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I've been working for an international company during last year. It's a software company that has its own product. I really like this company and recently I've received a raise.

I've spent countless hours working after hours and sometimes during the weekend to show how I'm engaged with company purpose. Besides, I'll always make sure to present the best solution that I can.

Unfortunately, this does not seem to be enough for my manager. During last month he has been complaining a lot about my behaviour when addressing comments in Pull Requests. He said that I'm not taking my time to evaluate each comment and I'm just rushing through comments trying to close my Pull Request as soon as possible. I've tried to slow down a little bit, but it doesn't seem to be enough. Should I be worried? Am I gonna be fired? How can I manage this situation? My manager does not seem to be a flexible person.

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    Why not slow down more if slowing down a little isn't enough? (I'm assuming "but it seems to be enough" should actually be "but it doesn't seem to be enough" or you wouldn't have a problem.)
    – Kat
    Sep 28 '20 at 3:59
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    “Am I gonna be fired?” seems like a big leap here. Most likely he just wants you to take the time to think about (and hopefully benefit from) others’ feedback. I guess you were rushing through originally because you were stressed, and now you are stressing about this. Try to chill a little. Sep 28 '20 at 5:27
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    They're not judging all of your performance by a single skill. They're giving you feedback on a single skill (or lack). Talk to them. All for techniques on correction. Get timelines and metrics. Ask the questions: "what are your expectations of me for this?" And "what metrics can I use that will tell me I've accomplished this goal?" Sep 28 '20 at 5:51
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I've spent countless hours working after hours and sometimes during the weekend to show how I'm engaged with company purpose.

What looks like engagement to you looks like inefficiency to your managers. You are supposed to finish your work in 40 h/week, instead of 60(?) h/week.

During last month he has been complaining a lot about my behaviour when addressing comments in Pull Requests. He said that I'm not taking my time to evaluate each comment and I'm just rushing through comments trying to close my Pull Request as soon as possible.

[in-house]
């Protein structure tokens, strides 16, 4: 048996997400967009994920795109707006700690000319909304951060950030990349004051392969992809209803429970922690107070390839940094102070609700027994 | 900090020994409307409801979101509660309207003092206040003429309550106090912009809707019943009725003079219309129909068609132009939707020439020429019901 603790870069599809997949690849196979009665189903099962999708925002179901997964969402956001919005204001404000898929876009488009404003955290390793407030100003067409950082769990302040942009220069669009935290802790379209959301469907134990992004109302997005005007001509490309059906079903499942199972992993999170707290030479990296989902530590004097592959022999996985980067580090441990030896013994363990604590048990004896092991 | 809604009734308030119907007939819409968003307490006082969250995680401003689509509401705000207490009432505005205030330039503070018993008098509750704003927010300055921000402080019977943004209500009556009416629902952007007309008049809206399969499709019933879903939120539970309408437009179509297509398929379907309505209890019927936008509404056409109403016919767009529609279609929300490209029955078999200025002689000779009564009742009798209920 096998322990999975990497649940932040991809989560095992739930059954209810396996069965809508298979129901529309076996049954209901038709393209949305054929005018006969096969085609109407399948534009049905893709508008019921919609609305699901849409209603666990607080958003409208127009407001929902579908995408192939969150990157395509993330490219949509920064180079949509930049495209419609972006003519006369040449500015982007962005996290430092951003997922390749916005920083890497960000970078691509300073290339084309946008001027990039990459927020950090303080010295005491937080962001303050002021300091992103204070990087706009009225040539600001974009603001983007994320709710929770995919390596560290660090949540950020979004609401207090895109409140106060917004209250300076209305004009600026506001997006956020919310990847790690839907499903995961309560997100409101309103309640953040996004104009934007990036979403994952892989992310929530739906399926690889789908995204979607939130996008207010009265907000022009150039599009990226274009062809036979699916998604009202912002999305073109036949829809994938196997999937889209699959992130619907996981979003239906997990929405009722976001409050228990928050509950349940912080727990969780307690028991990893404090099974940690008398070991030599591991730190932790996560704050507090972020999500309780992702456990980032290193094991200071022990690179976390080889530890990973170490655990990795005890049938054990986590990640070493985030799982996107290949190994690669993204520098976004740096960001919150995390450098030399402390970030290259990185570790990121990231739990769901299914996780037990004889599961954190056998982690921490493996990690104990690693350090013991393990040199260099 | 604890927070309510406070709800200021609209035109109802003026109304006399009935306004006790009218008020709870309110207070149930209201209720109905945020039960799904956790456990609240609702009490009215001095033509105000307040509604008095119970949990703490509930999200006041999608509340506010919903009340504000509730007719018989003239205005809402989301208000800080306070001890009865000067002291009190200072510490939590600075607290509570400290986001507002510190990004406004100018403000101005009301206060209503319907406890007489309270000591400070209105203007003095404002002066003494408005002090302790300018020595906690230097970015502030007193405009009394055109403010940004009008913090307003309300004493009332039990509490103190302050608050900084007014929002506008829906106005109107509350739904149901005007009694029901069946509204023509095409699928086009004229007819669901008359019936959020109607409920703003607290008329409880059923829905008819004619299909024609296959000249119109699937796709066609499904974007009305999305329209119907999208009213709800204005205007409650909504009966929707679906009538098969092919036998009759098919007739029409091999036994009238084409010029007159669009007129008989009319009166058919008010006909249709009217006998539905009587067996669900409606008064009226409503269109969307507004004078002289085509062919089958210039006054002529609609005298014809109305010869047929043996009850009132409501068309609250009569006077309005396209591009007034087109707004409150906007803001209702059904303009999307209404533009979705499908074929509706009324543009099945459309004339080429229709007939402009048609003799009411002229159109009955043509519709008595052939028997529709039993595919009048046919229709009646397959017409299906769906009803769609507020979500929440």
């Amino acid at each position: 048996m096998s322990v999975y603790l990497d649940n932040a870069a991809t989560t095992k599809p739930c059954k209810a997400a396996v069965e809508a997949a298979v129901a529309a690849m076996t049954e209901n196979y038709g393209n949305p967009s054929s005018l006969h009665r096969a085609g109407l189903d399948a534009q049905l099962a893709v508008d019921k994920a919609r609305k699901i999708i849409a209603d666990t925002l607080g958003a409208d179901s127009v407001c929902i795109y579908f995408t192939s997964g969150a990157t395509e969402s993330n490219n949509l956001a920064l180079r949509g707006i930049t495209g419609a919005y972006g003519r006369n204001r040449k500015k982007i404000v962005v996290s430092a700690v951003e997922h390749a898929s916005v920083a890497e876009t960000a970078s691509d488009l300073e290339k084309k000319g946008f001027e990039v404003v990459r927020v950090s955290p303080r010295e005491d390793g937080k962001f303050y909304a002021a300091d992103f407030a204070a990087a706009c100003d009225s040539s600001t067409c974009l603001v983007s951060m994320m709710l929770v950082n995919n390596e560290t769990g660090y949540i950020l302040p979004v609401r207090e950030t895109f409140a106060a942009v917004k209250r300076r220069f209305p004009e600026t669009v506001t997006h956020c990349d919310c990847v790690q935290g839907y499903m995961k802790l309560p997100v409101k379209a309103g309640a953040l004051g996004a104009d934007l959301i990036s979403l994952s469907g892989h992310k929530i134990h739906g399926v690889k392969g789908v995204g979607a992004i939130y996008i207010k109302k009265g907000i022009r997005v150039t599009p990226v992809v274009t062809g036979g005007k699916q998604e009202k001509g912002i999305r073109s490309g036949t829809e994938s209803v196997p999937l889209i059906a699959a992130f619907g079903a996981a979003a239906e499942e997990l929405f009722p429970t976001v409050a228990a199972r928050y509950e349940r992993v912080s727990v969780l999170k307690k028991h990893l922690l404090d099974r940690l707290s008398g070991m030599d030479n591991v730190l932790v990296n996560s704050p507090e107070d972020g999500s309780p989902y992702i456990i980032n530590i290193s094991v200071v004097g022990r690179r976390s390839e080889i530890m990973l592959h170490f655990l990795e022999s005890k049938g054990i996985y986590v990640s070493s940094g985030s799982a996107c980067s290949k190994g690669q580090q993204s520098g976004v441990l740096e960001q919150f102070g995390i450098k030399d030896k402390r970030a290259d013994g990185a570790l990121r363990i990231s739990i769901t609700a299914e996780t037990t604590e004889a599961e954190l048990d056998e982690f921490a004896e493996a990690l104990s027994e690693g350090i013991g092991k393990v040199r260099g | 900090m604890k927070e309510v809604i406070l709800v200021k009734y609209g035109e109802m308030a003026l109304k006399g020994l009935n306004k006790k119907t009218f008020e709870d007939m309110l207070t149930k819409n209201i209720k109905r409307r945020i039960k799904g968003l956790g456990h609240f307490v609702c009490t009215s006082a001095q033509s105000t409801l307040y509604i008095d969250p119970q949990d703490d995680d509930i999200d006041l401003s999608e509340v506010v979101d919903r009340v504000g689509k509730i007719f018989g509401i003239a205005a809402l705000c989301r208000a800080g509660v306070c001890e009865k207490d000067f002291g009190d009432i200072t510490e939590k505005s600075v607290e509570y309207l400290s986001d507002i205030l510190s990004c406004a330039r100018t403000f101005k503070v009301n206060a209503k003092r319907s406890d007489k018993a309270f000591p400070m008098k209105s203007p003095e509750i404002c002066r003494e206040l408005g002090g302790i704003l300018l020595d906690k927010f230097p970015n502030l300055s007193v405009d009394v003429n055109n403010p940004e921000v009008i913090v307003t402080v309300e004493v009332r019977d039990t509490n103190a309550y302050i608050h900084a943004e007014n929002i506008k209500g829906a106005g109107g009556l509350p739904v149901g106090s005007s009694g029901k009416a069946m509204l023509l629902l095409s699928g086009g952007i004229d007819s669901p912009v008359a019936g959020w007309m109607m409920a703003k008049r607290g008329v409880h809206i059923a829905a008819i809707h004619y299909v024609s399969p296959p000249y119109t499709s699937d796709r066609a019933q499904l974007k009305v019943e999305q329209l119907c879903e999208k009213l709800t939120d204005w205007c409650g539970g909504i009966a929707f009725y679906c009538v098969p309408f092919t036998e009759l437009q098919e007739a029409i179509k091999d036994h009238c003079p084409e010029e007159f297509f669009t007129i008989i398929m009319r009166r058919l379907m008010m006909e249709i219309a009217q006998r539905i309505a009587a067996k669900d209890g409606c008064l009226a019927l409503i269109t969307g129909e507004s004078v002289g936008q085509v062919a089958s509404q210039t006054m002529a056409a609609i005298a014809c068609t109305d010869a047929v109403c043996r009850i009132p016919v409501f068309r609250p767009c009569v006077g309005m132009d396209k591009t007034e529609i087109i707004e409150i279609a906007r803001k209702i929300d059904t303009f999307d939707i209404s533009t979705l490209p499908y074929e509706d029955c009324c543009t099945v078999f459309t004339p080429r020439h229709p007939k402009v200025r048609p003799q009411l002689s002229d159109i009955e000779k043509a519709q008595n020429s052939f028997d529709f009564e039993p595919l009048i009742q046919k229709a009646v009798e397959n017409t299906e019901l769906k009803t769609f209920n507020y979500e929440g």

Then it is possible that you do not a thorough job when analyzing whatever you have to analyze. Doing things fast and doing things good are not the same thing. If your company expects quality before speed, then do not reverse the priorities just because you want to show off.

Should I be worried?

If you actually improve, then no need to worry. At least, not much.

Am I gonna be fired?

Only if you do not show improvement.

How can I manage this situation?

Your manager already did the work for you. You just need to comply. You are actually very lucky. Most of the managers will only tell you about what you did wrong during yearly evaluation, as a pretext to not give you a raise. You manager talks to you when needed, AND you got a raise. It is unreasonable to expect much more.

One thing you can do additionally, is to initiate discussions with your manager, when you are not sure that you understood something correctly. Just be careful not to overdo it. Too many questions will raise another flag in your manager's mind.

My manager does not seem to be a flexible person.

Well, according to your description, your manager is actually a good manager. It seems that it is you who are not flexible: "I've tried to slow down a little bit, but it seems to be enough." (probably "doesn't seem to be enough")

As long as your manager guides you, let yourself guided. I wish I had such managers in my life. I did not, unfortunately.

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I agree with the prior answer, but will answer a specific point: "I'll always make sure to present the best solution that I can".

The best solution you can find as an individual may not be the best solution that would be possible with input from your colleagues. The problem may be how you are thinking about pull request comments. They are not just a formality to be disposed of. You need to examine each pull request comment in the hope that it will lead to an improvement in your solution.

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  • ha ha :) I had an idea of saying the same thing with different words: "your best might not be the best" or "your best might be not good enough". +1
    – virolino
    Sep 29 '20 at 5:23
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More likely that your manager just talks about the only thing that he or she thinks needs improving. He looks at ten things, nine are fine, one needs improving. So don’t worry. And if that’s the case, a manager wouldn’t fire someone who gets nine out of ten, when there is no guarantee that any replacement will be even half as good as you are.

BTW. Doing a 60 hour week guarantees that you are not doing your best. Most people achieve more in 40 hour weeks than in 60 hour weeks.

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